A neuroscientist, in reference to an eye gazing study with Adults with Aspergers, stated that it was almost too easy to improve social skills in a training environment, but that the drop-off was dramatic once a real person was introduced. "They didn't just go from looking a lot to looking less. With someone else in the room they did not look at them at all."
"One of the issues that I have with his teachers at school is that they feel he understands... which he does if you are discussing situations in a clinical type environment. Transferring that 'understanding', to a real incident for him is a different matter.- Parent, on tigerfan.com
"Key issues discussed...included the need to focus on social skills in particiular ... emphasizing the need to employ effective intervention packages that stress generalization skills..."
"Overall, the [social skills groups] programs resulted in little change in the targeted behaviors, and students did not apply the skills outside the programs" Professor Bellini comments: "These results
"One of the most intriguing puzzles posed by individuals with autism is the great discrepancy between what they can do on explicit tasks of social reasoning (when all of the elements of a problem are verbally given to them), and what they fail to do in more naturalistic situations (when they need to spontaneously apply their social reasoning to meet the moment-by-moment demands of their daily life (Klin et al. 2000). While even the most intellectually gifted individuals display deficits in some complex social reasoning roblems (Happe 1994; Baron-Cohen et al. 1997), some, particularly those without cognitive deficits, can solve such problems at relatively high levels (Bowler 1992; Dahlgren & Trillingsgaard 1996) without showing commensurate levels of social adaptation. This discrepancy is troublesome because, while it is possible to teach them better social reasoning skills, such new abilities may have little impact on their real-life social or communicative competence (Ozonoff & Miller 1995; Hadwin et al. 1997)."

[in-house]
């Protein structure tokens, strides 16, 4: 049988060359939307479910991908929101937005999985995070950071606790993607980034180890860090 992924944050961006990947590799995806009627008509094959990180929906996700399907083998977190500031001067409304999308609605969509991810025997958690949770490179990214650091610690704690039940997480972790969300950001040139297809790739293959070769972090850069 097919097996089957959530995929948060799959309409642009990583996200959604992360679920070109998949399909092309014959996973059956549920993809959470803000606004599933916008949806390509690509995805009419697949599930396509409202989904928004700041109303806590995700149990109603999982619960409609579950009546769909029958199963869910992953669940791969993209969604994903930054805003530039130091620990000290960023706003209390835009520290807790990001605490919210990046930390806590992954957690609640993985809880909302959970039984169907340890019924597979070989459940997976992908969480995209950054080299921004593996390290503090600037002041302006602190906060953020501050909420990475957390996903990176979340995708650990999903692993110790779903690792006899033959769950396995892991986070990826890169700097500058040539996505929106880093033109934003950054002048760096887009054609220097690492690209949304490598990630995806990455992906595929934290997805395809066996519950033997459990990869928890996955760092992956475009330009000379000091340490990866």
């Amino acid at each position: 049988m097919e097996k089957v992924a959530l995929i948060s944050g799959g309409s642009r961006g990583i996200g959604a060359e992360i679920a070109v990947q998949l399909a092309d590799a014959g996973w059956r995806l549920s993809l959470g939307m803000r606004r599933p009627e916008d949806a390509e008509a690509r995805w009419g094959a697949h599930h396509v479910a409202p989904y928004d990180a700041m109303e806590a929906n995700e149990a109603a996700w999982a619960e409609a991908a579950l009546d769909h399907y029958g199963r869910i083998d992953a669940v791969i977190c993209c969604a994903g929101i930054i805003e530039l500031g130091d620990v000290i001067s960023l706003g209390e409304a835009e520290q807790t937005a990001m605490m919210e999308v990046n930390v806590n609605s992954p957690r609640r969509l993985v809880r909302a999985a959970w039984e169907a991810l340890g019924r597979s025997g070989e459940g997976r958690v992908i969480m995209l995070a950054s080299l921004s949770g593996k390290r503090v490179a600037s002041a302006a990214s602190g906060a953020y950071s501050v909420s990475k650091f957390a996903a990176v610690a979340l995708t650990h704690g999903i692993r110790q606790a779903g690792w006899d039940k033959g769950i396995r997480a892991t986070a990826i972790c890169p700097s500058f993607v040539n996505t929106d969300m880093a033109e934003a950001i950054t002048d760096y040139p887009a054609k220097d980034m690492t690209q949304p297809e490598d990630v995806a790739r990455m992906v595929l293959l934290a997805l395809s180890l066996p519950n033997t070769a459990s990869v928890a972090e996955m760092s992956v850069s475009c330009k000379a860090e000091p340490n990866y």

FaceSay improved social interactions on the playground in an RCT
In a 2007 Randomized Controlled Study (N=49), in the blinded observations of interactions with their peers on their normal school playground (ala Hauck, Feinstein, et al. 1995), the FaceSay group initiated more social interactions with their peers, made more eye contact, and exhibited fewer negative behaviors. This was a suprising and by far the most significant result.
In addition, the FaceSay group also improved on standard Ekman emotion recognition measures (an in-vitro measure). This is rather unexpected, given that FaceSay helps students modulate and discriminate between facial expressions, but never uses any labels. "Happy", "Sad", etc. are never mentioned. They also improved on in-vitro face recognition tests (Benton). The higher functioning students did not, but the lower functioning students did improve on social validity measures, the parent self reports.
The control group in the study used Tuxe Paint, a fun drawing PC program, so they also got pulled out of the classrom (always motivating :-) ) and got some extra attention.
I am sometimes asked why or how FaceSay helps generalization to the playground. The truth is I have my hunches (and pending patents :-) ), but we don't know. Success in the medical field sometimes comes from a "cocktail" approach, yes? Well, FaceSay is a "stew" I synthesized from dozens of ideas from Ekman's Action Units, Video Modelling, Enhanced Perceptual Functioning, Central Coherence, Behavioral Analysis, Cognitive Behavioral Therapy, Embodied Cognition, writings from autistic adults, Montessori, Human Computer Interaction, many innovative projects and papers I stumbled upon (thank you google :-) ) and my own imagination and observations.
A few studies are on the drawing board to try to identify some of the contributing elements, from studies of reinforcers, to studies that I hope will identify the least expensive "active ingredients" that will deliver a benefit. I am focusing more on advancing what else can be done. I recently released the option for video-realistic personalized avatars. I think this will further increase the benefits in everyday social interactions. And I have dozens of innovative ideas pending.
"although Type III measures [e.g. cognitive social skills measures] have some face validity, they do not predict important social outcomes for students."
"Further, there is evidence that skills may be displayed in laboratory/clinic settings, but not necessarily applied in the child’s daily life at school or home. Generalization and flexible skill use in natural environments continues to be a challenge"
"We saw some anecdotal evidence of generalization [to everyday life], but the study data did not rise to the level of significance."